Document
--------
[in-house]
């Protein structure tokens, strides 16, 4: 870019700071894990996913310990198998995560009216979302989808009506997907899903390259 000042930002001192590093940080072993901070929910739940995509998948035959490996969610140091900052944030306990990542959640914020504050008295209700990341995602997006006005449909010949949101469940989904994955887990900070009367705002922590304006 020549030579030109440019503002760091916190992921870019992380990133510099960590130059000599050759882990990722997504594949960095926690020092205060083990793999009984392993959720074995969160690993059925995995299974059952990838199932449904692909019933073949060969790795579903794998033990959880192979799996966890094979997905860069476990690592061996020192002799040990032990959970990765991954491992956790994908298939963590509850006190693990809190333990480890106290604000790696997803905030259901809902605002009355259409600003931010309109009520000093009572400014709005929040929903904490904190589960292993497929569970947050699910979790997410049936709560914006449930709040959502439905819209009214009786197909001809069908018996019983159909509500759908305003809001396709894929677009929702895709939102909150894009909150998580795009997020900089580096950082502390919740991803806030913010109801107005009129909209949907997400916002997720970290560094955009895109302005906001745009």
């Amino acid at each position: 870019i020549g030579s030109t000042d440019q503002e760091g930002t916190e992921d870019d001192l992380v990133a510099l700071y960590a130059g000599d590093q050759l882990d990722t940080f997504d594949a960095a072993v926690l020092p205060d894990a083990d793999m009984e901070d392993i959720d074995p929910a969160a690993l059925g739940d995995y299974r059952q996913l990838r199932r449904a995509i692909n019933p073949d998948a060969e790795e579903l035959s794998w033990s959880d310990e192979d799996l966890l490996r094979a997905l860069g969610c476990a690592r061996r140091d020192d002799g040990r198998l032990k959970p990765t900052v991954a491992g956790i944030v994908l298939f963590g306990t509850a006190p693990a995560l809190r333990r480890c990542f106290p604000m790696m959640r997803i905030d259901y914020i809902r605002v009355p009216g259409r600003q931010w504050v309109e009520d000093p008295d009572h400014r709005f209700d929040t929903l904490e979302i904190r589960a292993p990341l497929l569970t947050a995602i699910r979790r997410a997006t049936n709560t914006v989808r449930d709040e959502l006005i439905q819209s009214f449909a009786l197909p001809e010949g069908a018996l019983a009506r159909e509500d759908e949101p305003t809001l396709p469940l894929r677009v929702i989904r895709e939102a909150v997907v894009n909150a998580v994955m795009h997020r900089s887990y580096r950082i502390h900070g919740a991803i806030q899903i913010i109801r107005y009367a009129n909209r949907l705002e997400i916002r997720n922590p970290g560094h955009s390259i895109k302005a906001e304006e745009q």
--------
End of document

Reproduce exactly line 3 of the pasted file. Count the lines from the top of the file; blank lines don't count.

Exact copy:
């Amino acid at each position: 870019i020549g030579s030109t000042d440019q503002e760091g930002t916190e992921d870019d001192l992380v990133a510099l700071y960590a130059g000599d590093q050759l882990d990722t940080f997504d594949a960095a072993v926690l020092p205060d894990a083990d793999m009984e901070d392993i959720d074995p929910a969160a690993l059925g739940d995995y299974r059952q996913l990838r199932r449904a995509i692909n019933p073949d998948a060969e790795e579903l035959s794998w033990s959880d310990e192979d799996l966890l490996r094979a997905l860069g969610c476990a690592r061996r140091d020192d002799g040990r198998l032990k959970p990765t900052v991954a491992g956790i944030v994908l298939f963590g306990t509850a006190p693990a995560l809190r333990r480890c990542f106290p604000m790696m959640r997803i905030d259901y914020i809902r605002v009355p009216g259409r600003q931010w504050v309109e009520d000093p008295d009572h400014r709005f209700d929040t929903l904490e979302i904190r589960a292993p990341l497929l569970t947050a995602i699910r979790r997410a997006t049936n709560t914006v989808r449930d709040e959502l006005i439905q819209s009214f449909a009786l197909p001809e010949g069908a018996l019983a009506r159909e509500d759908e949101p305003t809001l396709p469940l894929r677009v929702i989904r895709e939102a909150v997907v894009n909150a998580v994955m795009h997020r900089s887990y580096r950082i502390h900070g919740a991803i806030q899903i913010i109801r107005y009367a009129n909209r949907l705002e997400i916002r997720n922590p970290g560094h955009s390259i895109k302005a906001e304006e745009q």